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Re: Hot Standby query cancellation and Streaming Replication integration

From: Richard Huxton <dev(at)archonet(dot)com>
To: Greg Smith <greg(at)2ndquadrant(dot)com>
Cc: PostgreSQL-development <pgsql-hackers(at)postgresql(dot)org>
Subject: Re: Hot Standby query cancellation and Streaming Replication integration
Date: 2010-02-26 16:43:24
Message-ID: 4B87FA2C.9030508@archonet.com (view raw or flat)
Thread:
Lists: pgsql-hackers
Replying to my own post - first sign of madness...

Let's see if I've got the concepts clear here, and hopefully my thinking 
it through will help others reading the archives.

There are two queues:
1. Cleanup on the master
2. Replay on the slave

Running write queries on the master adds to both queues.
Running (read-only) queries on the slave prevents you removing from both 
queues.


There are two interesting measurements of "age"/"size":
1. Oldest item in / length of queue (knowable)
2. How long will it take to clear the queue (estimable at best)

You'd like to know #2 to keep up with your workload. Unfortunately, you 
can't for certain unless you have control over new incoming queries (on 
both master and slave).

You might want four separate GUCs for the two measurements on the two 
queues. We currently have two that (sort of) match #1 "Oldest item" 
(vacuum_defer_cleanup_age, max_standby_delay).


Delaying replay on a slave has no effect on the master. If a slave falls 
too far behind it's responsible for catch-up (via normal WAL archives).

There is no point in delaying cleanup on the master unless it's going to 
help one or more slaves. In fact, you don't want to start delaying 
cleanup until you have to, otherwise you're wasting your delay time. 
This seems to be the case with vacuum_defer_cleanup_age. If I have a 
heavily-updated table and I defer vacuuming then when any given query 
starts on the slave it's going to be half used up already.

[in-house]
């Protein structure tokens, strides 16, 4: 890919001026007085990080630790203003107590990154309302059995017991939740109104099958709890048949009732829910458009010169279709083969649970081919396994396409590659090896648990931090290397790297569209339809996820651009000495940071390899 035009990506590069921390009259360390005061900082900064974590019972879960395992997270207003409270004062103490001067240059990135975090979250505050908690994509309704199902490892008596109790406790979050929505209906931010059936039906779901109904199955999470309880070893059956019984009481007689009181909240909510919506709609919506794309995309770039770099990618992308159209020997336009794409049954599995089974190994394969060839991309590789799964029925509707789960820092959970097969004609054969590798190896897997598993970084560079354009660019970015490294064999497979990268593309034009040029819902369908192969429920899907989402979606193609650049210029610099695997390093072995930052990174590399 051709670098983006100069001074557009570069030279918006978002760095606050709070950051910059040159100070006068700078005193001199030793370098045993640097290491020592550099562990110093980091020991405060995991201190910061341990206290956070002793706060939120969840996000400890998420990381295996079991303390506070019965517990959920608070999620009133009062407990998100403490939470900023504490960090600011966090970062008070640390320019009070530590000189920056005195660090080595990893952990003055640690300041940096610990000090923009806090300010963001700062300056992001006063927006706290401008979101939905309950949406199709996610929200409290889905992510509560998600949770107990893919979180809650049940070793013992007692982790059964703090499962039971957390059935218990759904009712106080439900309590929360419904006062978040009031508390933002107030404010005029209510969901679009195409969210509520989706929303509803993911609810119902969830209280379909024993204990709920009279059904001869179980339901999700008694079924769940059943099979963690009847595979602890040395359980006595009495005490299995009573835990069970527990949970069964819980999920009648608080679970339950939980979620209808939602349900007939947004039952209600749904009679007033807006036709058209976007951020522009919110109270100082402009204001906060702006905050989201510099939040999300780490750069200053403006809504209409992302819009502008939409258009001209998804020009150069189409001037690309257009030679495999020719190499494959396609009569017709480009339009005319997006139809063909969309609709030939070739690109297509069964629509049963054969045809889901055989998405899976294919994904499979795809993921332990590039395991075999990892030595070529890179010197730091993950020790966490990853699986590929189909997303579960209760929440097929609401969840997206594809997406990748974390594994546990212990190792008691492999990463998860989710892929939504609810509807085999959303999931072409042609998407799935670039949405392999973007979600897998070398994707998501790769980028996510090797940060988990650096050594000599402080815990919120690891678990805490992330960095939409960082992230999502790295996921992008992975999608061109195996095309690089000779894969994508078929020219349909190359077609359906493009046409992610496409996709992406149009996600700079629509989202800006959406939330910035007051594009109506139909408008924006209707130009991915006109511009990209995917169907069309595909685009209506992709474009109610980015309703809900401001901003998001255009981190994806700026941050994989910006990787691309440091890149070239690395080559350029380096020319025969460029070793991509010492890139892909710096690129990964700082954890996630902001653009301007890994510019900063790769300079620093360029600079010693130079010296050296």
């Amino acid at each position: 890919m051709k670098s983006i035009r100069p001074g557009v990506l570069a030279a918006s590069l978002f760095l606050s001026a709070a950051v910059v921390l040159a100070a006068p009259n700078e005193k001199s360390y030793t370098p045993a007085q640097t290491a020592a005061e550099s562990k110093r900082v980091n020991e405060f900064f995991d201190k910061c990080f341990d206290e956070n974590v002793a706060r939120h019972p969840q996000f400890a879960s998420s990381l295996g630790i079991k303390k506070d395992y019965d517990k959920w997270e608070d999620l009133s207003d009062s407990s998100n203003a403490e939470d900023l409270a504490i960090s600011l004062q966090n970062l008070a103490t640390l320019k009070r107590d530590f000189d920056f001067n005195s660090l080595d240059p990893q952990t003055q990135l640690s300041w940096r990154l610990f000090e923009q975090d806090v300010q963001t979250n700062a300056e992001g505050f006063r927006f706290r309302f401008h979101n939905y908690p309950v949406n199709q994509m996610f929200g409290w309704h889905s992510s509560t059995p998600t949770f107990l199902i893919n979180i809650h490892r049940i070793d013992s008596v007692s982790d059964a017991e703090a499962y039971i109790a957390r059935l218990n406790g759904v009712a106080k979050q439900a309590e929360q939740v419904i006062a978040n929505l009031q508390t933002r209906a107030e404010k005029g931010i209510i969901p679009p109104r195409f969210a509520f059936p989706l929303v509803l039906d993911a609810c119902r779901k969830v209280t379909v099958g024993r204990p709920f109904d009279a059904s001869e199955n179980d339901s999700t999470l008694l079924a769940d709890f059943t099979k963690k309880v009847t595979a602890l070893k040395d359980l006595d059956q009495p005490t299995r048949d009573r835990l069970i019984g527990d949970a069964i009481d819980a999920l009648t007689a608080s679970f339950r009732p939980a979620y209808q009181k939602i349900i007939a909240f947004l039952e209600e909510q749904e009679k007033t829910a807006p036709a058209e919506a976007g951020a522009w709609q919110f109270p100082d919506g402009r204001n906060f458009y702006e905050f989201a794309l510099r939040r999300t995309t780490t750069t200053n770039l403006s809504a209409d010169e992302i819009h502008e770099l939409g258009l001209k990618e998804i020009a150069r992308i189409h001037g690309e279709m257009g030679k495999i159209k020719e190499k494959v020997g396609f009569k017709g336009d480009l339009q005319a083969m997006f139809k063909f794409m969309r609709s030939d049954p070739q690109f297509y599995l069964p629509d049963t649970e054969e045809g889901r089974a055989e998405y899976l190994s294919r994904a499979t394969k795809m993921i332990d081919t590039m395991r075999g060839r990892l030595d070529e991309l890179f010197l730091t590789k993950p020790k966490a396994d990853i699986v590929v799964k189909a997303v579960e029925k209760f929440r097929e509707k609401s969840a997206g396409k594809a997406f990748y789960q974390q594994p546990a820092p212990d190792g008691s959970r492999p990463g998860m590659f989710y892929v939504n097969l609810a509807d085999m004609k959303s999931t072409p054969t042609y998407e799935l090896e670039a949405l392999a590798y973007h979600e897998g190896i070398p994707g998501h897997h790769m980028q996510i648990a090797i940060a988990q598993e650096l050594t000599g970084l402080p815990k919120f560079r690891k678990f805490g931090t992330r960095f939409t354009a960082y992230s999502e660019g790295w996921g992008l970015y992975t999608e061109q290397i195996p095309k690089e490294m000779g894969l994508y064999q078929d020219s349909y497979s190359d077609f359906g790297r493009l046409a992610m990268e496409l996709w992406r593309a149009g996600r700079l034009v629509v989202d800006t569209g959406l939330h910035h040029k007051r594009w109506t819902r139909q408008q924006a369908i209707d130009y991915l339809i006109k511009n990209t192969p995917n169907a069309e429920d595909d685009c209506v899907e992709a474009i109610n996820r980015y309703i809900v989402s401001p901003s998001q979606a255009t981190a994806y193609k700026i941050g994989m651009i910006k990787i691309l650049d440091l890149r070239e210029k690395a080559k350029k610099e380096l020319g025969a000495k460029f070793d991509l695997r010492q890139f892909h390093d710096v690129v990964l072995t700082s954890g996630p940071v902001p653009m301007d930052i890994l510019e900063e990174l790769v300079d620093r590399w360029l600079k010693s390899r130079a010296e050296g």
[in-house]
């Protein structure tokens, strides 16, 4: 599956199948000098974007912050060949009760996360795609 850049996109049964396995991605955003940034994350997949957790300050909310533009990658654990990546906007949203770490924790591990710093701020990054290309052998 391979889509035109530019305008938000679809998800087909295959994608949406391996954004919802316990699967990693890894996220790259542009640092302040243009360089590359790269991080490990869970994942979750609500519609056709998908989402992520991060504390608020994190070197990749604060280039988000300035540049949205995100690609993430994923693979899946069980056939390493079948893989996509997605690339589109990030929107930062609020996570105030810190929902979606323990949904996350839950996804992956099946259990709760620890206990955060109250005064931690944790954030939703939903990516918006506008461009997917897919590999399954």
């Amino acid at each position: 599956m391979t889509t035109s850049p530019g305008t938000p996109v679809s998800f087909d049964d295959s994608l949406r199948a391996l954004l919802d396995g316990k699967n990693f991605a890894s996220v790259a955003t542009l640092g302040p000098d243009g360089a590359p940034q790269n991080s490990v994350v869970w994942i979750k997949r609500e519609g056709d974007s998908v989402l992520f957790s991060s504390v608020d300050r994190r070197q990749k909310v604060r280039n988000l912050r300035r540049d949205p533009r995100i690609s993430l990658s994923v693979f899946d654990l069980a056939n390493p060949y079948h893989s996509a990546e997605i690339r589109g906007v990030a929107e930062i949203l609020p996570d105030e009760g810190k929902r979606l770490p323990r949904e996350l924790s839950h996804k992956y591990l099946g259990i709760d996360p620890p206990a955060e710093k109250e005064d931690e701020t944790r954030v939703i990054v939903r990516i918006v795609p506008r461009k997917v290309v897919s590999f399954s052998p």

There's also no point in deferring cleanup on the master if the standby 
is already waiting on a conflict that will cause its queries to be 
cancelled anyway. Not only won't it help, but it might make things worse 
since transactions will be cancelled, the conflict will be replayed and 
(presumably) queries will be re-submitted only to be cancelled again.

This is what Greg Smith's discussion of the keep-alives was about. 
Giving the master enough information to be smarter about cleanup (and 
making the conflicts more fine-grained).

The situation with deferring on one or both ends of process just gets 
more complicated with multiple slaves. There's all sorts of unpleasant 
feedback loops I can envisage there.

For the case of single slave being used to run long reporting queries 
the ideal scenario would be the following. Master starts deferring 
vacuum activity just before the query starts. When that times out, the 
slave will receive the cleanup info, refuse to replay it and start its 
delay. This gives you a total available query time of:
  natural time between vacuums + vacuum delay + WAL transfer time + 
standby delay


I can think of five useful things we should be doing (and might be 
already - don't know).

1. On the master, deduce whether the slave is already waiting on a 
query. If so, don't bother delaying cleanup. Clearly you don't want to 
be signalling hundreds of times a second though. Does the slave pause 
fetching via streaming replication if replay is blocked on a query? 
Could we signal "half-way to max-age" or some such?

2. Perhaps simpler than trying to make the master smarter, just allow 
SET this_transaction_is_probably_a_long_one=true on the slave. That (a) 
clears the queue on the slave and (b) sends the signal to the master 
which then starts deferring vacuum.

3. Do a burst of cleanup activity on the master after blocking. This 
should concentrate conflicts together when they reach the slave. Perhaps 
vacuum_defer_cleanup_age should be vacuum_deferred_queue_size and 
measure the amount of work to do, rather than the max age of the oldest 
cleanup (if I've understood correctly).

4. Do a burst of replay on the slave after blocking. Perhaps every time 
it cancels a transaction it should replay at least half the queued WAL 
before letting new transactions start. Or perhaps it replays any vacuum 
activity it comes across and then stops. That should sync with #2 
assuming the slave doesn't lag the master too much.

5. I've been mixing "defer" and "delay", as do the docs. We should 
probably settle on one or the other. I think defer conveys the meaning 
more precisely, but what about non-native English speakers?

-- 
   Richard Huxton
   Archonet Ltd

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